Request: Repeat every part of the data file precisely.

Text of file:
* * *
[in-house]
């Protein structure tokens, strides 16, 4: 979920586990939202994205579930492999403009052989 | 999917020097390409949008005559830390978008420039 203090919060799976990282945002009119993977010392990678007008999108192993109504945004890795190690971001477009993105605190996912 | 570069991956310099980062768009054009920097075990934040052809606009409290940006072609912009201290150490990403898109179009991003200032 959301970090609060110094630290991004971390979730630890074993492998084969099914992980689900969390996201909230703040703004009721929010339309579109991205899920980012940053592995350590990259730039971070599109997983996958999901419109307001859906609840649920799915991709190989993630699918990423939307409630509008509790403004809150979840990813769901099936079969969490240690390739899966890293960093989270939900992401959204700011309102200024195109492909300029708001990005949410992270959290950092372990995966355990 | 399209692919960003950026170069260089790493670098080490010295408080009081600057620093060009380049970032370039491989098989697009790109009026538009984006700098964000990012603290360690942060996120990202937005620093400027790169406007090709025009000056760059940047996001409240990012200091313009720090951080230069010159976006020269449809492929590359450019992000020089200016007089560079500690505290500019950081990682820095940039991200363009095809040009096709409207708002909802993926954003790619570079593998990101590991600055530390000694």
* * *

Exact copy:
[in-house]
């Protein structure tokens, strides 16, 4: 979920586990939202994205579930492999403009052989 | 999917020097390409949008005559830390978008420039 203090919060799976990282945002009119993977010392990678007008999108192993109504945004890795190690971001477009993105605190996912 | 570069991956310099980062768009054009920097075990934040052809606009409290940006072609912009201290150490990403898109179009991003200032 959301970090609060110094630290991004971390979730630890074993492998084969099914992980689900969390996201909230703040703004009721929010339309579109991205899920980012940053592995350590990259730039971070599109997983996958999901419109307001859906609840649920799915991709190989993630699918990423939307409630509008509790403004809150979840990813769901099936079969969490240690390739899966890293960093989270939900992401959204700011309102200024195109492909300029708001990005949410992270959290950092372990995966355990 | 399209692919960003950026170069260089790493670098080490010295408080009081600057620093060009380049970032370039491989098989697009790109009026538009984006700098964000990012603290360690942060996120990202937005620093400027790169406007090709025009000056760059940047996001409240990012200091313009720090951080230069010159976006020269449809492929590359450019992000020089200016007089560079500690505290500019950081990682820095940039991200363009095809040009096709409207708002909802993926954003790619570079593998990101590991600055530390000694």